In short, using a scleral lens as part of a traditional piggyback system would indeed be rare. Back when base curve alteration was one of the only means possible to adjust sagittal depth, there was some thought that using a soft lens beneath the scleral lens could alleviate mechanical trauma while optimizing the fit in other areas. There are also reports of successful piggyback systems when a soft contact lens is combined with a corneo-scleral lens.6 However, given the array of options available today that allow for extreme customization of an ocular device, the use of a soft contact lens beneath a scleral is no longer in vogue. The physiologic concerns that stem from oxygen availability as well as the cumbersome nature of such a system would steer most practitioners away from such an arrangement.

One niche use of soft contact lenses in conjunction with a scleral lens involves dealing with a poorly wetting scleral lens surface. A non-wetting scleral lens results in a poor visual experience as well as a substandard outcome, since the practitioner is unable to determine a proper refractive endpoint. While you could remove the scleral lens to rehabilitate the surface in a timely manner, this situation is often unwieldy and time-consuming. 

Instead, a Dailies Total1 lens (Alcon) may be placed directly on the front surface of the scleral lens. When allowed to sit for 10 to 15 minutes, the lens surface will regain its wettability and the soft lens may be removed due to the unique phospholipid properties inherent in the Dailies Total1 lens. Upon removal of the soft lens, the scleral surface should now wet more appropriately.

Another iteration of a “reverse piggyback” may be beneficial in allowing the patient to “test-drive” a scleral lens while in the office. In a situation where the patient may be hesitant and doubts whether they will be able to appreciate the improved visual performance, place a daily lens mirroring the over-refraction on the front surface of the scleral lens. This would allow the patient to experience true visual potential in a controlled environment. Of course, you may also use a handheld lens to demonstrate to the patient their true visual potential. These uncommon situations may not present on a regular basis, but the available tools may aid the patient and practitioner in achieving a satisfactory result.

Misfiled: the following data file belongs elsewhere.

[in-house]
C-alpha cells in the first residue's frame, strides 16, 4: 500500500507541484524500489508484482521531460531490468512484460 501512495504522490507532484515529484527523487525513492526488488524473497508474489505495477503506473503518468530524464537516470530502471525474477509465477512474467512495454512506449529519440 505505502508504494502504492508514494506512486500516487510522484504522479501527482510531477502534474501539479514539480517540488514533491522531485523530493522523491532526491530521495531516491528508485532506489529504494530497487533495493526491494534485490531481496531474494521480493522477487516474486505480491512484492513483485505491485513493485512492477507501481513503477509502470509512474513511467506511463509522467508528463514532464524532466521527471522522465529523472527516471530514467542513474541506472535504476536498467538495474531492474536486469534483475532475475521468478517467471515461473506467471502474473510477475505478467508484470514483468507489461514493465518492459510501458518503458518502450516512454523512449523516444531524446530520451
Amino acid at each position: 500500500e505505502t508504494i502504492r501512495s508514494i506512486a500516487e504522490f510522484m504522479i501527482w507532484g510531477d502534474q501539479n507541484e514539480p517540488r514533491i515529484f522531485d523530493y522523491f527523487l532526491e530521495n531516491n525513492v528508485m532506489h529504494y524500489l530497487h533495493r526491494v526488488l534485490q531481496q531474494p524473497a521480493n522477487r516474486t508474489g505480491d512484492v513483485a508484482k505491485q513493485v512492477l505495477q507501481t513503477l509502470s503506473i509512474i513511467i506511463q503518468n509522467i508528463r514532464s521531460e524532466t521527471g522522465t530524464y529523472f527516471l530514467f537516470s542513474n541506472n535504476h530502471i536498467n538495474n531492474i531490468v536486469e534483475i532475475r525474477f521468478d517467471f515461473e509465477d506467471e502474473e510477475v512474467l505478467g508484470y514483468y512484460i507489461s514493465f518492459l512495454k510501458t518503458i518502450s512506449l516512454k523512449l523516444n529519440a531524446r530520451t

Corneal molding and staining with a tight-fitting hybrid lens.
Corneal molding and staining with a tight-fitting hybrid lens. Click image to enlarge.

History of Hybrids

A more recent option that combines the visual benefits of a rigid GP lens with the improved comfort of a soft contact lens is hybrid contact lenses. First patented in 1977 by Charles E. Erickson and Amar N. Neogi, the first commercially available hybrid lens was launched in 1984 under the trade name Saturn II.7 Due to stresses placed on the soft hydrogel material during manufacturing, this iteration of hybrid lens suffered from the soft skirt tearing as well as corneal adherence and edema. 

The original design underwent significant modifications and was re-released under the tradename SoftPerm. While material improvements allowed for an increase in successful fits as compared with the Saturn II lens, issues related to tight lenses, corneal staining and overall discomfort remained a barrier.

A third generation of hybrid lenses received market clearance in 2005. Manufactured and distributed by SynergEyes, four versions of hybrid lenses were initially available. The lenses were marketed as the SynergEyes A (for high astigmatism), SynergEyes KC (keratoconus), SynergEyes PS (post-surgical) and SynergEyes MF (multifocal). The lenses consisted of a GP portion with a dK value of 100 and a HEMA skirt with a dK value of approximately 17. 

Due to improvements in manufacturing technology, separation of the skirt from the GP portion became nearly impossible. However, the lenses still exhibited tight-fitting characteristics. Such complications often included corneal staining, corneal molding and lens awareness. 

Striving for Corneal Comfort

It was not until the fourth generation of hybrid contact lens technology that significant patient comfort was achieved. With the introduction of the Duette family of lenses (for normal corneas) and the UltraHealth family (for irregular corneas), it was finally possible to provide maximal oxygen availability while maintaining proper corneal physiology. Both the Duette and UltraHealth consist of a hyper-dK rigid GP portion with a measured dK value of 130. The soft skirt is manufactured from a silicone hydrogel material with a dK value of 85.

With the transition away from HEMA materials, the overall fitting characteristics of the lens also required modification. With earlier versions of hybrid lenses, the HEMA skirt possessed sufficient strength to raise the overall clearance of the lens by altering the skirt profile. Silicone hydrogel skirts, however, do not possess this characteristic.8